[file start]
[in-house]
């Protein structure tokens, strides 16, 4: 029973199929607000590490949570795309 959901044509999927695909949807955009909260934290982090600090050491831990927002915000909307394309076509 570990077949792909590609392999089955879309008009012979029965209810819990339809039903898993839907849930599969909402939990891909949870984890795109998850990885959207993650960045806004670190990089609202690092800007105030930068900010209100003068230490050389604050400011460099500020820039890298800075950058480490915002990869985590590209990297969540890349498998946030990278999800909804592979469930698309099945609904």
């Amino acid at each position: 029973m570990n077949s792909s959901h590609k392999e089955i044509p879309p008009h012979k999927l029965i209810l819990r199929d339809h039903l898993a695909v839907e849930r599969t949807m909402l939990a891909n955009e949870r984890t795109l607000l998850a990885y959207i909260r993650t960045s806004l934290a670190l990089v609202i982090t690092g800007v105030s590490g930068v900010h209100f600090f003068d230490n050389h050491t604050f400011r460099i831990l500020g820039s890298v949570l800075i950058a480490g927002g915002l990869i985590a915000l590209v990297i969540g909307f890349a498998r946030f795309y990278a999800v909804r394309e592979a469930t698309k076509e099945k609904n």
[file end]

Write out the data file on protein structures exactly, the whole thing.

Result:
[in-house]
């Protein structure tokens, strides 16, 4: 029973199929607000590490949570795309 959901044509999927695909949807955009909260934290982090600090050491831990927002915000909307394309076509 570990077949792909590609392999089955879309008009012979029965209810819990339809039903898993839907849930599969909402939990891909949870984890795109998850990885959207993650960045806004670190990089609202690092800007105030930068900010209100003068230490050389604050400011460099500020820039890298800075950058480490915002990869985590590209990297969540890349498998946030990278999800909804592979469930698309099945609904």
């Amino acid at each position: 029973m570990n077949s792909s959901h590609k392999e089955i044509p879309p008009h012979k999927l029965i209810l819990r199929d339809h039903l898993a695909v839907e849930r599969t949807m909402l939990a891909n955009e949870r984890t795109l607000l998850a990885y959207i909260r993650t960045s806004l934290a670190l990089v609202i982090t690092g800007v105030s590490g930068v900010h209100f600090f003068d230490n050389h050491t604050f400011r460099i831990l500020g820039s890298v949570l800075i950058a480490g927002g915002l990869i985590a915000l590209v990297i969540g909307f890349a498998r946030f795309y990278a999800v909804r394309e592979a469930t698309k076509e099945k609904n």